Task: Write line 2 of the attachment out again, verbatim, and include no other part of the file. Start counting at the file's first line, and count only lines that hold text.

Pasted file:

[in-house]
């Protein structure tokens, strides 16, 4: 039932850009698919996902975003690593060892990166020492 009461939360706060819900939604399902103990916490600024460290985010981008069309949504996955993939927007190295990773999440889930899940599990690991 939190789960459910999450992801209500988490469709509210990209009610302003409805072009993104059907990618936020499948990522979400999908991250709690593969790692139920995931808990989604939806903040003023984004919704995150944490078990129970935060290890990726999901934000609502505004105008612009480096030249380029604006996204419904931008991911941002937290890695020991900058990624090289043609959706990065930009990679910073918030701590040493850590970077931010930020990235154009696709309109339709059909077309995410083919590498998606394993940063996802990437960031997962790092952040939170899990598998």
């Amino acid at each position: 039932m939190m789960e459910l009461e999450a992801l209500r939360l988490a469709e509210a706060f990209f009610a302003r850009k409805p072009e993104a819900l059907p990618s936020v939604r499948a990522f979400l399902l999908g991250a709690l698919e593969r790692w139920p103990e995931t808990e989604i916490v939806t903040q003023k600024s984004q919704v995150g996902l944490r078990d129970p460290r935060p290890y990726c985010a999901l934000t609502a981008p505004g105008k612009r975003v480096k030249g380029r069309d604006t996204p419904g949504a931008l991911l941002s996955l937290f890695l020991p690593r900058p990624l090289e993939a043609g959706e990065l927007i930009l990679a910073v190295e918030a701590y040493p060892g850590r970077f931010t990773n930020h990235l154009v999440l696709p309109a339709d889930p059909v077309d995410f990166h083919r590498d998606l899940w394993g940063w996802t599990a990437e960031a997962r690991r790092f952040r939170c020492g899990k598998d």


């Protein structure tokens, strides 16, 4: 039932850009698919996902975003690593060892990166020492 009461939360706060819900939604399902103990916490600024460290985010981008069309949504996955993939927007190295990773999440889930899940599990690991 939190789960459910999450992801209500988490469709509210990209009610302003409805072009993104059907990618936020499948990522979400999908991250709690593969790692139920995931808990989604939806903040003023984004919704995150944490078990129970935060290890990726999901934000609502505004105008612009480096030249380029604006996204419904931008991911941002937290890695020991900058990624090289043609959706990065930009990679910073918030701590040493850590970077931010930020990235154009696709309109339709059909077309995410083919590498998606394993940063996802990437960031997962790092952040939170899990598998």